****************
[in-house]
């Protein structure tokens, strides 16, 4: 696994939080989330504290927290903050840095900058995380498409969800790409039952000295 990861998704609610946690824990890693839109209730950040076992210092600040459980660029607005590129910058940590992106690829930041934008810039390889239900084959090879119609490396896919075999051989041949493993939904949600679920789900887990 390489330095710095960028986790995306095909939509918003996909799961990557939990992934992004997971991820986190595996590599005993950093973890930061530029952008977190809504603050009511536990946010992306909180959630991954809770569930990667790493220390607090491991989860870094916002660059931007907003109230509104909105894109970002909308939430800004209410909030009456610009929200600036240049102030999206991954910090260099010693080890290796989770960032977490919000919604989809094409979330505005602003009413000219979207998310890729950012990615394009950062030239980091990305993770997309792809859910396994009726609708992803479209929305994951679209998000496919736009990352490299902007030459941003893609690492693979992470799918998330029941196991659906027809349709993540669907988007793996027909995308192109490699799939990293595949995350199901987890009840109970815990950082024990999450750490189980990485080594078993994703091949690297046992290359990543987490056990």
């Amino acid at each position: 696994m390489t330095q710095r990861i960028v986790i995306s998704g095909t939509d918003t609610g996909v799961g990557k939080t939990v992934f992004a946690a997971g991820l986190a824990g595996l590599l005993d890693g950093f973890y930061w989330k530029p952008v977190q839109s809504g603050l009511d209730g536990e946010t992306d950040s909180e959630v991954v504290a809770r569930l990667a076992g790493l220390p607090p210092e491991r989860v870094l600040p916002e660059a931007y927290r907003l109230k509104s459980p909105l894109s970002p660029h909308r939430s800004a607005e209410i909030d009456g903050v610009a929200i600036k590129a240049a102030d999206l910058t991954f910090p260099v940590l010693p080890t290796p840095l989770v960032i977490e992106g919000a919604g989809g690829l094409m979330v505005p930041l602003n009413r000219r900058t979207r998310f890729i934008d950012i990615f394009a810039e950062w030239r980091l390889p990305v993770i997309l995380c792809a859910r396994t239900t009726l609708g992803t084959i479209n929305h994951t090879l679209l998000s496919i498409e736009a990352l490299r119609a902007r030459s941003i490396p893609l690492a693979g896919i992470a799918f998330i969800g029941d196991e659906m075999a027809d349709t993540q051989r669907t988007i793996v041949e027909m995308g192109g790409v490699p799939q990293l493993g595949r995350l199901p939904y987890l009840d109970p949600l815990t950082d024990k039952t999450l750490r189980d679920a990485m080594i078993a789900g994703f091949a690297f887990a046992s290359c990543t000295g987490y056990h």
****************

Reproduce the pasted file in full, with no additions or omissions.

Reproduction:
[in-house]
């Protein structure tokens, strides 16, 4: 696994939080989330504290927290903050840095900058995380498409969800790409039952000295 990861998704609610946690824990890693839109209730950040076992210092600040459980660029607005590129910058940590992106690829930041934008810039390889239900084959090879119609490396896919075999051989041949493993939904949600679920789900887990 390489330095710095960028986790995306095909939509918003996909799961990557939990992934992004997971991820986190595996590599005993950093973890930061530029952008977190809504603050009511536990946010992306909180959630991954809770569930990667790493220390607090491991989860870094916002660059931007907003109230509104909105894109970002909308939430800004209410909030009456610009929200600036240049102030999206991954910090260099010693080890290796989770960032977490919000919604989809094409979330505005602003009413000219979207998310890729950012990615394009950062030239980091990305993770997309792809859910396994009726609708992803479209929305994951679209998000496919736009990352490299902007030459941003893609690492693979992470799918998330029941196991659906027809349709993540669907988007793996027909995308192109490699799939990293595949995350199901987890009840109970815990950082024990999450750490189980990485080594078993994703091949690297046992290359990543987490056990």
């Amino acid at each position: 696994m390489t330095q710095r990861i960028v986790i995306s998704g095909t939509d918003t609610g996909v799961g990557k939080t939990v992934f992004a946690a997971g991820l986190a824990g595996l590599l005993d890693g950093f973890y930061w989330k530029p952008v977190q839109s809504g603050l009511d209730g536990e946010t992306d950040s909180e959630v991954v504290a809770r569930l990667a076992g790493l220390p607090p210092e491991r989860v870094l600040p916002e660059a931007y927290r907003l109230k509104s459980p909105l894109s970002p660029h909308r939430s800004a607005e209410i909030d009456g903050v610009a929200i600036k590129a240049a102030d999206l910058t991954f910090p260099v940590l010693p080890t290796p840095l989770v960032i977490e992106g919000a919604g989809g690829l094409m979330v505005p930041l602003n009413r000219r900058t979207r998310f890729i934008d950012i990615f394009a810039e950062w030239r980091l390889p990305v993770i997309l995380c792809a859910r396994t239900t009726l609708g992803t084959i479209n929305h994951t090879l679209l998000s496919i498409e736009a990352l490299r119609a902007r030459s941003i490396p893609l690492a693979g896919i992470a799918f998330i969800g029941d196991e659906m075999a027809d349709t993540q051989r669907t988007i793996v041949e027909m995308g192109g790409v490699p799939q990293l493993g595949r995350l199901p939904y987890l009840d109970p949600l815990t950082d024990k039952t999450l750490r189980d679920a990485m080594i078993a789900g994703f091949a690297f887990a046992s290359c990543t000295g987490y056990h």